Brazilian Marina Amaral – born in 1994 – was reading international relations at university. However, her twin passions for history and photography led her to abandon her studies to become a full-time artist, and her chosen medium is the colorization of historical photographs. It represents a skill that she’s honed to perfection – and one she’s recently used for a project that combines a poignant sense of horror with a deep respect for humanity.
Amaral’s interest has been captured by a wide variety of historical periods, ranging from the Civil War to World War Two. That was evident when she partnered with historian Dan Jones to publish a book in 2017: The Colour of Time: A New History of the World, 1850–1960. But the subject that she’s been drawn to time and again is the Holocaust.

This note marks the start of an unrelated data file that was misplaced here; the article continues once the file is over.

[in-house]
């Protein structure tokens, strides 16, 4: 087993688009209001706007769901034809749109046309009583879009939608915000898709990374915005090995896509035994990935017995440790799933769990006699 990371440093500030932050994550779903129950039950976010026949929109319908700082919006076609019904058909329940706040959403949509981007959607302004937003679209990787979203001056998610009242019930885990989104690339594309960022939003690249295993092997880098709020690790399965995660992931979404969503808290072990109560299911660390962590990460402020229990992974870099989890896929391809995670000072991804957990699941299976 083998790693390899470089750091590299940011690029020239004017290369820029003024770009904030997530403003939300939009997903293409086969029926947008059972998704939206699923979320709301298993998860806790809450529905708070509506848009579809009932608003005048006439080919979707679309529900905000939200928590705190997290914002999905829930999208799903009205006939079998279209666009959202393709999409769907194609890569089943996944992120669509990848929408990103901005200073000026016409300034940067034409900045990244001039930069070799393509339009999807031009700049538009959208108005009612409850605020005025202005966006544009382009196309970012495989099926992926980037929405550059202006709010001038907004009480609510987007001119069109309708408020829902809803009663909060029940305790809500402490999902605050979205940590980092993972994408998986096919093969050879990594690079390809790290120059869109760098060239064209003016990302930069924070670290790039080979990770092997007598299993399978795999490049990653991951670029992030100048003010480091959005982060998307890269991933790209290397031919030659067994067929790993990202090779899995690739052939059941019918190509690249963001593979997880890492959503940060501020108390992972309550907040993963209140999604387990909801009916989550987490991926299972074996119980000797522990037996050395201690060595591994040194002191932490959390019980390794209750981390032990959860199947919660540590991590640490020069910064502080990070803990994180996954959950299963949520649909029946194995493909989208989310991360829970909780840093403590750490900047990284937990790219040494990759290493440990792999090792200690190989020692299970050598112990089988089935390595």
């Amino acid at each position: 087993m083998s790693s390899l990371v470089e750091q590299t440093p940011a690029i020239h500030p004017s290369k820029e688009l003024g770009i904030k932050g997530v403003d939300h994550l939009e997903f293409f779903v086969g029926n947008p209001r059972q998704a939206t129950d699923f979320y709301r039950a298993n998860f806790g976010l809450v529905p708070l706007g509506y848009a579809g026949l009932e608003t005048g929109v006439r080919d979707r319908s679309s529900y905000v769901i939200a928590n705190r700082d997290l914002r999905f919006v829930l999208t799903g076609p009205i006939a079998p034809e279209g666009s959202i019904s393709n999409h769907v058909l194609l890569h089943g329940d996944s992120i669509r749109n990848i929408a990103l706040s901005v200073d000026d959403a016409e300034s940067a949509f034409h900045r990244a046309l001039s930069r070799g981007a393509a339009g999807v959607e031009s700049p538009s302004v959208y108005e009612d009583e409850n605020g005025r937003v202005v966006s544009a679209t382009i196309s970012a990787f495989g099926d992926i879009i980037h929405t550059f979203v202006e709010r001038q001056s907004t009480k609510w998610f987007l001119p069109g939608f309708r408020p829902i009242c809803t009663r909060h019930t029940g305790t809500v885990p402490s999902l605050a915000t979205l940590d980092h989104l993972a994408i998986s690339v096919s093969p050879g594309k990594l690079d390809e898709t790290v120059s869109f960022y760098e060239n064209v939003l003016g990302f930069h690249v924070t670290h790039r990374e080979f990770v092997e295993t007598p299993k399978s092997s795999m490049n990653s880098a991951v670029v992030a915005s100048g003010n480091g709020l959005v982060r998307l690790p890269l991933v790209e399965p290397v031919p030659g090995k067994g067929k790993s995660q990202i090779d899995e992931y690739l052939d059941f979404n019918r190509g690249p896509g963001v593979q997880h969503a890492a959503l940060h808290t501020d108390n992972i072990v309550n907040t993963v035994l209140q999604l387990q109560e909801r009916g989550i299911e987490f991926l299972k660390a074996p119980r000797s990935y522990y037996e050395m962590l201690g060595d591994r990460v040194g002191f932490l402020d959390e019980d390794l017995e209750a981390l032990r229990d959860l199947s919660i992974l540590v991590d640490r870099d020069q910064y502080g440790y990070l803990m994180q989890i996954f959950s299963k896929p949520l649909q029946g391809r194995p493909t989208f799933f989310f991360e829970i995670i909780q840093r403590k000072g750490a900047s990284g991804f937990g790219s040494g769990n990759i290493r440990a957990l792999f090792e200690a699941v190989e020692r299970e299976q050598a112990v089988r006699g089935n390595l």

This momentous Nazi abomination saw the mass murder of some six million Jews as well as the liquidation of homosexuals, Gypsies, left-wingers and others. Between the years 1941 and 1945, the Nazis in fact murdered around 65 percent of the European population of Jews. And of these people, many were gassed in the industrial murder factories at death camps such as Auschwitz. Others, meanwhile, were shot and then put in the ground in mass graves.